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IoT and blockchain sneak into your shopping cart

technology

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26 de septiembre de 2018

With the age of the conscious consumer in full swing, we receive a flood of information relating to food fraud. Where does the fresh food in our shopping cart come from? What are we buying? What are we eating? The answers to these questions are a great challenge for the IoT-Blockchain tandem.

We recall a recent scandal involving a network of entrepreneurs and farmers who put horse meat that was unfit for human consumption on the market. Fish and seafood also come under suspicion. Fish is one of the most commonly faked products. Indeed, verifying the origin and quality of tuna, for example, is not an easy task. 

This fish is an expensive product. Its price depends on fishing and storage conditions during the supply chain. To be considered premium, tuna must be stored at temperatures of -2.2 degrees Fahrenheit (-19 degrees Celsius) or less from the moment they are caught. Medium quality tuna, in contrast, must be stored at temperatures of at least 17.6 degrees Fahrenheit (-8 degrees Celsius). The risk of fraud occurs mainly in the last stages of the supply chain (wholesale, retail and end users) where those involved in economic transactions can be fooled and and end up paying premium prices for medium quality tuna. The challenge of certifying tuna quality is huge.

Given all this, how can we ensure that we are paying the right price for what we are buying? IoT is the answer.

Technology offers absolute traceability of a product during the various supply chain stages, ensuring stringent control of the cold chain for storage and transportation, and issuing a certification of cold chain conditions. 

The solution involves inserting a device into each specimen to measure the temperature from the time when the tuna is fished and stored in the ship’s hold. All data concerning the time and location of capture are thus recorded. Any event that interrupts the cold chain throughout the supply chain will therefore be automatically reflected. This solution will allow any agent involved in the supply chain to access information on the status of any tuna identified.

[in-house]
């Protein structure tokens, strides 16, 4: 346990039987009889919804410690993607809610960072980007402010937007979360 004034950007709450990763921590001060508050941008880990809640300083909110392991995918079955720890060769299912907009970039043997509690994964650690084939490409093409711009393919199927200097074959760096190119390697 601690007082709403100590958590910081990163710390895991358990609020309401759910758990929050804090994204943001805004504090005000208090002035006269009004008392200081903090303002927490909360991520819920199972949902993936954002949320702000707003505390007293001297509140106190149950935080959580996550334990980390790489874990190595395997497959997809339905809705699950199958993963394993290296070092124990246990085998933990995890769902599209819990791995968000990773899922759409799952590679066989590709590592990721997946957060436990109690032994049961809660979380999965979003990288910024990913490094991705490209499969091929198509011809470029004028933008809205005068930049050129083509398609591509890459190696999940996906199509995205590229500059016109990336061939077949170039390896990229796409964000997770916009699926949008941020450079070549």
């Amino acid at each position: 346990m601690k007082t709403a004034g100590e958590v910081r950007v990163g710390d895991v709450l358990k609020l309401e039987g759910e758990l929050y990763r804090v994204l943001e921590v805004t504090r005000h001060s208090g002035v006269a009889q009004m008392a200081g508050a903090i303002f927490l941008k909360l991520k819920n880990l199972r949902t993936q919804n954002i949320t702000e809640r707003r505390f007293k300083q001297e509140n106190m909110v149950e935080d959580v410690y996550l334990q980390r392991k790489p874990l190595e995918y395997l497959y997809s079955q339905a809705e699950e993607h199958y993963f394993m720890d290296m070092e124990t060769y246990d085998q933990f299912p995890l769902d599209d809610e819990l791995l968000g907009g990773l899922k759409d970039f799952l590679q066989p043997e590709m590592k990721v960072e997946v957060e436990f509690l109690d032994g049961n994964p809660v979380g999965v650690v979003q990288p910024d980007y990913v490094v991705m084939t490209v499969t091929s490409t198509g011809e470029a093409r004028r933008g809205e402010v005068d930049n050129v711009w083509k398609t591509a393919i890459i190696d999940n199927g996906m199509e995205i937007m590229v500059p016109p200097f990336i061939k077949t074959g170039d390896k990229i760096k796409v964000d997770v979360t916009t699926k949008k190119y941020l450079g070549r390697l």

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This identification system is key in certifying the designations of origin relative to other foods, since it allows the intervention of an inspector at any time or point of the supply chain, who has certified overwriting powers. The possibility of fraud is thus reduced.

Blockchain network—the solution

The proposed solution is based on permission-based blockchain technology (distributed ledger technology or DLT). This will ensure compliance with the following principles:

  • Transparency: Distributed ledger accessible to all stakeholders (according to the operational and business needs of each node)
  • Security: Maximum levels of security and cryptography.
  • Immutability of recorded history transactions.
  • As a permission-based blockchain, it can be configured and tailored to business logic.
  • transaction certification pursuant to regulator policies.

The combination of both technologies offers undeniable reliability, which is why it stands out as a solution for tackling all the problems arising from food and designation of origin certification.

 

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